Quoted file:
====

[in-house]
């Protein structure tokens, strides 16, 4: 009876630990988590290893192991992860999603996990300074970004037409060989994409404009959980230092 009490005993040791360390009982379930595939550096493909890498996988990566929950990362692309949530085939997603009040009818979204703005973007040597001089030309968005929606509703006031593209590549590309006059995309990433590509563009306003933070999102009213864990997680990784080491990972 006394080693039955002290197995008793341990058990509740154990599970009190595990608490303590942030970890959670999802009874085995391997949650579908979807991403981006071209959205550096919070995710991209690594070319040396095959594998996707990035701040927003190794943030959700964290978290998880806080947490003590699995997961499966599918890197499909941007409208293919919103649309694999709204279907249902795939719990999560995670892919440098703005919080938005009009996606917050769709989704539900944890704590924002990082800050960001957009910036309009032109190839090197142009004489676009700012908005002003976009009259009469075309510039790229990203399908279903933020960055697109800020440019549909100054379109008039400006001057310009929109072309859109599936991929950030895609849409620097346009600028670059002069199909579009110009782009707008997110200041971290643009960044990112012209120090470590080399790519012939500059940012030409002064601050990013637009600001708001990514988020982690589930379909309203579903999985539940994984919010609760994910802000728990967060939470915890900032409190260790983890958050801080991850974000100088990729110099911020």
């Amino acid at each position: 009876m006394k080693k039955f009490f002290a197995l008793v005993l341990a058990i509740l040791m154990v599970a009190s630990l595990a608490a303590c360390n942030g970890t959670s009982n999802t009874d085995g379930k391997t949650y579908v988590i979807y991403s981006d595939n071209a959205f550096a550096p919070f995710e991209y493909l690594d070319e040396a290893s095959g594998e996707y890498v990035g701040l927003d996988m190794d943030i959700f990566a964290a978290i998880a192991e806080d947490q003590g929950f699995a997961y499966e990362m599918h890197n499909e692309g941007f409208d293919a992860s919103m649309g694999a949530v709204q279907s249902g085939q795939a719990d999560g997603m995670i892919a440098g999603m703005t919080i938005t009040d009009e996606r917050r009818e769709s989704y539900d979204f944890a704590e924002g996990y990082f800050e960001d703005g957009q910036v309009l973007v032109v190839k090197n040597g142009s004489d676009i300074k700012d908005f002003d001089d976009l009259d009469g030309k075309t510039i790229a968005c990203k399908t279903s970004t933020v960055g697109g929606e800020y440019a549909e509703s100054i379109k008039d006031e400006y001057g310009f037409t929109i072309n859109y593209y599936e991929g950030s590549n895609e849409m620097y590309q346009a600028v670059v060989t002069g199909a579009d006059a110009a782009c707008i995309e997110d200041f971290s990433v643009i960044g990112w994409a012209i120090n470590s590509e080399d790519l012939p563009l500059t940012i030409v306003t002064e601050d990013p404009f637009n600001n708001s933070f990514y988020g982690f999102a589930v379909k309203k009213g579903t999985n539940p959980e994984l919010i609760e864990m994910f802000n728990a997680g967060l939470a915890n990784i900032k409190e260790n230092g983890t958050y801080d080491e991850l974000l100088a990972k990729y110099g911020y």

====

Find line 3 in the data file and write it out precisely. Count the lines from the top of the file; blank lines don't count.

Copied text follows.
């Amino acid at each position: 009876m006394k080693k039955f009490f002290a197995l008793v005993l341990a058990i509740l040791m154990v599970a009190s630990l595990a608490a303590c360390n942030g970890t959670s009982n999802t009874d085995g379930k391997t949650y579908v988590i979807y991403s981006d595939n071209a959205f550096a550096p919070f995710e991209y493909l690594d070319e040396a290893s095959g594998e996707y890498v990035g701040l927003d996988m190794d943030i959700f990566a964290a978290i998880a192991e806080d947490q003590g929950f699995a997961y499966e990362m599918h890197n499909e692309g941007f409208d293919a992860s919103m649309g694999a949530v709204q279907s249902g085939q795939a719990d999560g997603m995670i892919a440098g999603m703005t919080i938005t009040d009009e996606r917050r009818e769709s989704y539900d979204f944890a704590e924002g996990y990082f800050e960001d703005g957009q910036v309009l973007v032109v190839k090197n040597g142009s004489d676009i300074k700012d908005f002003d001089d976009l009259d009469g030309k075309t510039i790229a968005c990203k399908t279903s970004t933020v960055g697109g929606e800020y440019a549909e509703s100054i379109k008039d006031e400006y001057g310009f037409t929109i072309n859109y593209y599936e991929g950030s590549n895609e849409m620097y590309q346009a600028v670059v060989t002069g199909a579009d006059a110009a782009c707008i995309e997110d200041f971290s990433v643009i960044g990112w994409a012209i120090n470590s590509e080399d790519l012939p563009l500059t940012i030409v306003t002064e601050d990013p404009f637009n600001n708001s933070f990514y988020g982690f999102a589930v379909k309203k009213g579903t999985n539940p959980e994984l919010i609760e864990m994910f802000n728990a997680g967060l939470a915890n990784i900032k409190e260790n230092g983890t958050y801080d080491e991850l974000l100088a990972k990729y110099g911020y």